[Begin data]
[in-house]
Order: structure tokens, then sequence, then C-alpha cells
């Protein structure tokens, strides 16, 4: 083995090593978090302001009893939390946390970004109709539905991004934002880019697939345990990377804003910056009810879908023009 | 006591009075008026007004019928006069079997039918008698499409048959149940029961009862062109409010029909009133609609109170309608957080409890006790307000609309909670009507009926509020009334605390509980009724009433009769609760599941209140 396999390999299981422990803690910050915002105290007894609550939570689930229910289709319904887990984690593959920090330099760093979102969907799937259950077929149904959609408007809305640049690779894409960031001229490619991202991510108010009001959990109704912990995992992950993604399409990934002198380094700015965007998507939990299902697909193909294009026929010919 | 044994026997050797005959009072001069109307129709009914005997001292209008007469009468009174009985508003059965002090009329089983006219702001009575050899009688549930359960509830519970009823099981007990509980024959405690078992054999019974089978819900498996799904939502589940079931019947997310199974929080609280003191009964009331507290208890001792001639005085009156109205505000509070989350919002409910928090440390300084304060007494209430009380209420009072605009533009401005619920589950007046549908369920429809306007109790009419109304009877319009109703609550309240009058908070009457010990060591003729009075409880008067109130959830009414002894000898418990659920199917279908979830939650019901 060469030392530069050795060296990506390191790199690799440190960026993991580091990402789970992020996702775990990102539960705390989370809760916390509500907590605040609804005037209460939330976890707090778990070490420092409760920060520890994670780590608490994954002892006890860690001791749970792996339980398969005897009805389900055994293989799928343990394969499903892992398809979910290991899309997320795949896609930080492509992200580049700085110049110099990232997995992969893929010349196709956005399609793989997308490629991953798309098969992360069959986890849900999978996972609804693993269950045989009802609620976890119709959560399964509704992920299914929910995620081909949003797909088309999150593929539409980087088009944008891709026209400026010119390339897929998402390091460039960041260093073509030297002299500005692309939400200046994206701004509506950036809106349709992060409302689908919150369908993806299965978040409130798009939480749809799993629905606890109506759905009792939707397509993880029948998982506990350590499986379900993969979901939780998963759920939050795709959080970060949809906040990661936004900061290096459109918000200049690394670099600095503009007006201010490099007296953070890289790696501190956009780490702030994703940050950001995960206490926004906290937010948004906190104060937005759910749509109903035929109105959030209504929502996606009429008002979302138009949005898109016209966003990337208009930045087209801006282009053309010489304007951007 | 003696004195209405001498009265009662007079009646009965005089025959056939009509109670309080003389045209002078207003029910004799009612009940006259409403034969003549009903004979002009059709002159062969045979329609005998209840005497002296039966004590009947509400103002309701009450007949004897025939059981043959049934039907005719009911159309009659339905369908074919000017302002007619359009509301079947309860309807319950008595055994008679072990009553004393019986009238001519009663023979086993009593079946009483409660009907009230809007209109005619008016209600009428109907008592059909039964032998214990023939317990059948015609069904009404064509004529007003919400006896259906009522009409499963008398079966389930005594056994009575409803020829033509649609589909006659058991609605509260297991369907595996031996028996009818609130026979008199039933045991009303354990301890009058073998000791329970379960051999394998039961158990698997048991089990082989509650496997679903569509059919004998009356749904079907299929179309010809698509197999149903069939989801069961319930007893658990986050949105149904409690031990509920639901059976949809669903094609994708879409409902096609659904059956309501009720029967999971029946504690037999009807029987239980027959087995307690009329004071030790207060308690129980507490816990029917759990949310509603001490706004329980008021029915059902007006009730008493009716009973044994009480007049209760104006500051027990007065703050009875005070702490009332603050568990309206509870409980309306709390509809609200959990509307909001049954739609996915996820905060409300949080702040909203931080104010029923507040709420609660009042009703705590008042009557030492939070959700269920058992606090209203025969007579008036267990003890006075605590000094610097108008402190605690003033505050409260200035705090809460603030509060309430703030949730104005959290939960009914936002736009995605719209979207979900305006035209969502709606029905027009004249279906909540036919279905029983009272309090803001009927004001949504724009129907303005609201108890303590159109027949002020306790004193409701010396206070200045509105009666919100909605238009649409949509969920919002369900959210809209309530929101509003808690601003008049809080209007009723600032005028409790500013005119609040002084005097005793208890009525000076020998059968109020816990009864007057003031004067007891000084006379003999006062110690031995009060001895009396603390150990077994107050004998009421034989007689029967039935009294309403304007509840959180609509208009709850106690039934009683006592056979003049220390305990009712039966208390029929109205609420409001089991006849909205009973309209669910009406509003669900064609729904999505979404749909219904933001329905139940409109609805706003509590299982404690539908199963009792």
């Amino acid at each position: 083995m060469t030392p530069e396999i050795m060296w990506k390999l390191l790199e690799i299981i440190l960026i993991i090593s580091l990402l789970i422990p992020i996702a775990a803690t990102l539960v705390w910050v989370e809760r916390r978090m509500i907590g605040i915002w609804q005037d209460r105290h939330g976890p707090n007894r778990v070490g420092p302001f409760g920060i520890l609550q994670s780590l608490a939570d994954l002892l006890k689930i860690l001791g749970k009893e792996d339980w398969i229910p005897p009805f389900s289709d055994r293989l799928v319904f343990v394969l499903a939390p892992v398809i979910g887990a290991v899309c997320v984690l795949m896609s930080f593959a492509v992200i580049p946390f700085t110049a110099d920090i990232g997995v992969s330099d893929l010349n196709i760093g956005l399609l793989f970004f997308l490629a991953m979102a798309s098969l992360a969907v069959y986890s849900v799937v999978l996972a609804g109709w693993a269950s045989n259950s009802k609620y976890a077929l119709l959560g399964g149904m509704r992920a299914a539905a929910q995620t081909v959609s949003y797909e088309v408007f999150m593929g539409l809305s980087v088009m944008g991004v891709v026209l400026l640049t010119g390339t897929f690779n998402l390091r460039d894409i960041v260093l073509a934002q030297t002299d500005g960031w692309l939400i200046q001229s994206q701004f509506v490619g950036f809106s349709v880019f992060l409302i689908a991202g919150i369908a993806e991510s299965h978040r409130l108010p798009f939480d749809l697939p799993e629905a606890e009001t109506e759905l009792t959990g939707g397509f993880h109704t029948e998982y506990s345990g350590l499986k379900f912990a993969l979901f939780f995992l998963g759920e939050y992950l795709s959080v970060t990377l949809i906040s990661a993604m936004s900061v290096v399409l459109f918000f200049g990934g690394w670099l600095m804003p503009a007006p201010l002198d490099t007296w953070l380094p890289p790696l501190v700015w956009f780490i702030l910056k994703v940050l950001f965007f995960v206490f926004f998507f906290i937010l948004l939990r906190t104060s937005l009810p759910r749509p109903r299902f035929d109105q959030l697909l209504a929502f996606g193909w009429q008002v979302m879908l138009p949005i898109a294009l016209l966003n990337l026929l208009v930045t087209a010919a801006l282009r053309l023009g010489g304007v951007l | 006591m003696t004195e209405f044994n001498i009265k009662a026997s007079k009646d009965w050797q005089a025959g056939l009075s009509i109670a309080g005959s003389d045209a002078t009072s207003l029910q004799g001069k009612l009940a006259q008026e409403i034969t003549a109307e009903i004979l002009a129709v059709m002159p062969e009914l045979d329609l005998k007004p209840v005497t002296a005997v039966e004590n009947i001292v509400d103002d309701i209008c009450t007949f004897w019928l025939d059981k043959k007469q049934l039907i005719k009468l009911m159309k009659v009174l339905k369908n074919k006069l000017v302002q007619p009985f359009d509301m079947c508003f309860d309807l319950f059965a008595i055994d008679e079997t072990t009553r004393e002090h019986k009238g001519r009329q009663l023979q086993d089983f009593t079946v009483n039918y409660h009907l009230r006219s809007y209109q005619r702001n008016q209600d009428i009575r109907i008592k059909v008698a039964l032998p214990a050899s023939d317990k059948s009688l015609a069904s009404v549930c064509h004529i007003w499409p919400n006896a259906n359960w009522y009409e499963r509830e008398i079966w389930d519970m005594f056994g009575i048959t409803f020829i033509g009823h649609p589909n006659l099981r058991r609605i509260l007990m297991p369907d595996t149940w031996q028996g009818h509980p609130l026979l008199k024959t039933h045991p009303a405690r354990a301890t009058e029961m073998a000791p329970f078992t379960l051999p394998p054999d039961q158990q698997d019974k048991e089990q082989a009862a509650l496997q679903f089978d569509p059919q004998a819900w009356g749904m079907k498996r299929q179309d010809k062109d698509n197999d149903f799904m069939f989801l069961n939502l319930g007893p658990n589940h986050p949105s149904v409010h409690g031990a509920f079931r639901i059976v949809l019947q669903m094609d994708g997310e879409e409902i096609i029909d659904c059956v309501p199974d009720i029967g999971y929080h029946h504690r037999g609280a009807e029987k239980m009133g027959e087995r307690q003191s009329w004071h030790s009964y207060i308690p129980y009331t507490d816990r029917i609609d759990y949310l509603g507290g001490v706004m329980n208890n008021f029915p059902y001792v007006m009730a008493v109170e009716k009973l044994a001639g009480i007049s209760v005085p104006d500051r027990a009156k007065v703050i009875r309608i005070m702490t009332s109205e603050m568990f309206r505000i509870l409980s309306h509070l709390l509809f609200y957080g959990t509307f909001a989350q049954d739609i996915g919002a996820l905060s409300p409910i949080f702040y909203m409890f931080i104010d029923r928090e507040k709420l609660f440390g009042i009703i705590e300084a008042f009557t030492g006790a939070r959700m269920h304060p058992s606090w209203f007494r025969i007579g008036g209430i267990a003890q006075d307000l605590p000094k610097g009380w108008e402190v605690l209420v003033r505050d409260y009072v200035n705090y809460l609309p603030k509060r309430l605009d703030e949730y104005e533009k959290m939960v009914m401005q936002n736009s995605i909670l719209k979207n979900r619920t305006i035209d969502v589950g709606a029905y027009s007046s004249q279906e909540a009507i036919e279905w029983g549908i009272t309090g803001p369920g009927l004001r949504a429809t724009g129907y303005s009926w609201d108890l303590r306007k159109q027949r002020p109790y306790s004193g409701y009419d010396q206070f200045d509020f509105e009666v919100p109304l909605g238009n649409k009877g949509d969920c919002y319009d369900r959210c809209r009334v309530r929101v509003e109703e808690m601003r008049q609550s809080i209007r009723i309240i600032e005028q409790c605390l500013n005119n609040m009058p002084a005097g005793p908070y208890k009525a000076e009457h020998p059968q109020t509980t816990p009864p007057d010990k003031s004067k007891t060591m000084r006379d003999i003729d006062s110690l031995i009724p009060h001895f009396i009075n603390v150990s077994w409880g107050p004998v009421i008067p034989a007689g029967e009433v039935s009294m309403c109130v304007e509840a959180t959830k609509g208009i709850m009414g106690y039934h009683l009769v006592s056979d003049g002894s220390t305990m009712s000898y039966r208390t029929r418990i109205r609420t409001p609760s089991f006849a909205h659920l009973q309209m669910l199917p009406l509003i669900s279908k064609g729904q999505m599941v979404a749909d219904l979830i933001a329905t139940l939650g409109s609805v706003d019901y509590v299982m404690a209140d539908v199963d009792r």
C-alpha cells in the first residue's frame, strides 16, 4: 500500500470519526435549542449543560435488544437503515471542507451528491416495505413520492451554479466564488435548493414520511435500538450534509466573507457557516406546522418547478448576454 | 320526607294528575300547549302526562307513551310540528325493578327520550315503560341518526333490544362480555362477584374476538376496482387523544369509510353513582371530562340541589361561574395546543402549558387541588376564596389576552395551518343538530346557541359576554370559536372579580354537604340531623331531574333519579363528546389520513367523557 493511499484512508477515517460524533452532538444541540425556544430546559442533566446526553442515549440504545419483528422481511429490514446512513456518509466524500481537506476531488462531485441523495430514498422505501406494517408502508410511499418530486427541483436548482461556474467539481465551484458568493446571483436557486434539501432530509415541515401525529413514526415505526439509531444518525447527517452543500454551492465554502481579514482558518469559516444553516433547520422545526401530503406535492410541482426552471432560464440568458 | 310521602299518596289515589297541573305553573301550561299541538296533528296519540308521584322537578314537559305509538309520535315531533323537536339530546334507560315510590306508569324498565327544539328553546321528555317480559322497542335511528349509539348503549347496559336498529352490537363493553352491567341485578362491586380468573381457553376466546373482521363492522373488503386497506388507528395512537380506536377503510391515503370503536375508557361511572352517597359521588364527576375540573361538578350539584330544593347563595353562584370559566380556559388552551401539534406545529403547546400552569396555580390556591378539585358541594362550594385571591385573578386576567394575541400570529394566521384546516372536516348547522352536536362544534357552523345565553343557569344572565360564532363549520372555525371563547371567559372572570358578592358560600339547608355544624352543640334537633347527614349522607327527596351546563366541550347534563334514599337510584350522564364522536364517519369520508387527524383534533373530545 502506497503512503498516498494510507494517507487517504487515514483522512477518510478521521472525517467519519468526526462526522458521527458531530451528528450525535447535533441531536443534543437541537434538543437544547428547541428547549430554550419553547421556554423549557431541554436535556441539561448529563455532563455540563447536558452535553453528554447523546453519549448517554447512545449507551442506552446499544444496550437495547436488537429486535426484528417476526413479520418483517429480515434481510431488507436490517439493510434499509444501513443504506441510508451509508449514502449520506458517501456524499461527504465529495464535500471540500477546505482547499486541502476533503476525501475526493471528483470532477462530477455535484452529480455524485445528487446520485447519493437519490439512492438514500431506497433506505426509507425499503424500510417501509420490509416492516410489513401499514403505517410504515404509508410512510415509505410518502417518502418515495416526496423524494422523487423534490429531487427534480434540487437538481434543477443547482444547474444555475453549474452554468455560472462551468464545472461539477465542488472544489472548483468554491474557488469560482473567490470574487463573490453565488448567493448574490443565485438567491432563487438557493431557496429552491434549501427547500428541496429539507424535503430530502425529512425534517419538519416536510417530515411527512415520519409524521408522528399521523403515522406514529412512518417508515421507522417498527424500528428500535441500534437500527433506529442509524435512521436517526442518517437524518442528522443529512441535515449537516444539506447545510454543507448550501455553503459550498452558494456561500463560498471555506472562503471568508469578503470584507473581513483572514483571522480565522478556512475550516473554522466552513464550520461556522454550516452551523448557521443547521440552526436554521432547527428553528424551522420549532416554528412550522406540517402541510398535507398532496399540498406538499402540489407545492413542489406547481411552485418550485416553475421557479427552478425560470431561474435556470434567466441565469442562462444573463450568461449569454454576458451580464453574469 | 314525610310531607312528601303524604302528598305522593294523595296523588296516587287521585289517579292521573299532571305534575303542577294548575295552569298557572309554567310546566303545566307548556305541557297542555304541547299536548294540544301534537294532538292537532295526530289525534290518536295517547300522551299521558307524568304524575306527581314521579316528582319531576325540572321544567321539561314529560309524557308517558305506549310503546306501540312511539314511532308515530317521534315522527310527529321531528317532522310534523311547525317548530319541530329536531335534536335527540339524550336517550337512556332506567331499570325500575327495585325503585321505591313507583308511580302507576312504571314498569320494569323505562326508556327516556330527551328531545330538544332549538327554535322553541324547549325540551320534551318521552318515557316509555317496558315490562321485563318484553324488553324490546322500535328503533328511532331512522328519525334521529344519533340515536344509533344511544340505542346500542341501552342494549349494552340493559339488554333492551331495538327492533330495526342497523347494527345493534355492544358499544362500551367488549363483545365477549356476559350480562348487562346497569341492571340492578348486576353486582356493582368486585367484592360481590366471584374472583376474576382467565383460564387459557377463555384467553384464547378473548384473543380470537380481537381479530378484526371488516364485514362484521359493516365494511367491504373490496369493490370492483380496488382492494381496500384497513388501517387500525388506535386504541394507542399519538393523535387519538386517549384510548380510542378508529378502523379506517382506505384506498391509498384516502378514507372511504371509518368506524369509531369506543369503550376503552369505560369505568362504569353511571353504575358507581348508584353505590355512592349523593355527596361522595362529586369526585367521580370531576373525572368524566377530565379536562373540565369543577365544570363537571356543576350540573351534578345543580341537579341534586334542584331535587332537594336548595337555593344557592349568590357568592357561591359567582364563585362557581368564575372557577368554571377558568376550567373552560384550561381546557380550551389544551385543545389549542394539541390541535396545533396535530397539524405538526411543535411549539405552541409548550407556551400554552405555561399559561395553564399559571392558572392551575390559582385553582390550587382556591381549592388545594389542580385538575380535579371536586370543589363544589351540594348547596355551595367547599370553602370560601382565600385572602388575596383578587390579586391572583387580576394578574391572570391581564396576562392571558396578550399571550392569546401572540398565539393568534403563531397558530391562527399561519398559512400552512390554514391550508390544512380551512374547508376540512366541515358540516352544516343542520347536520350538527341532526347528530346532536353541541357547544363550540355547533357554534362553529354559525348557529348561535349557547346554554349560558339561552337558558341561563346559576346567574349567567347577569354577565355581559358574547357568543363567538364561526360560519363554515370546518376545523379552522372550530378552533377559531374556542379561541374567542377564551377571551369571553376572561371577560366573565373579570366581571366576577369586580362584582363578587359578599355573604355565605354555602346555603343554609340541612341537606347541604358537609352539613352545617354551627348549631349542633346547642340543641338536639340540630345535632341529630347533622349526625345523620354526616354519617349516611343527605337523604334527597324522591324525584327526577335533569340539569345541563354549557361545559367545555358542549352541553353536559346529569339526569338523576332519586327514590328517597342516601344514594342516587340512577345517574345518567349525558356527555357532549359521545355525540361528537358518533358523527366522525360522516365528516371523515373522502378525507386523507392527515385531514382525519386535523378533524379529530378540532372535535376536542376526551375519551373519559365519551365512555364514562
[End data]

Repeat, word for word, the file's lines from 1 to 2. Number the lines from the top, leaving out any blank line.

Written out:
[in-house]
Order: structure tokens, then sequence, then C-alpha cells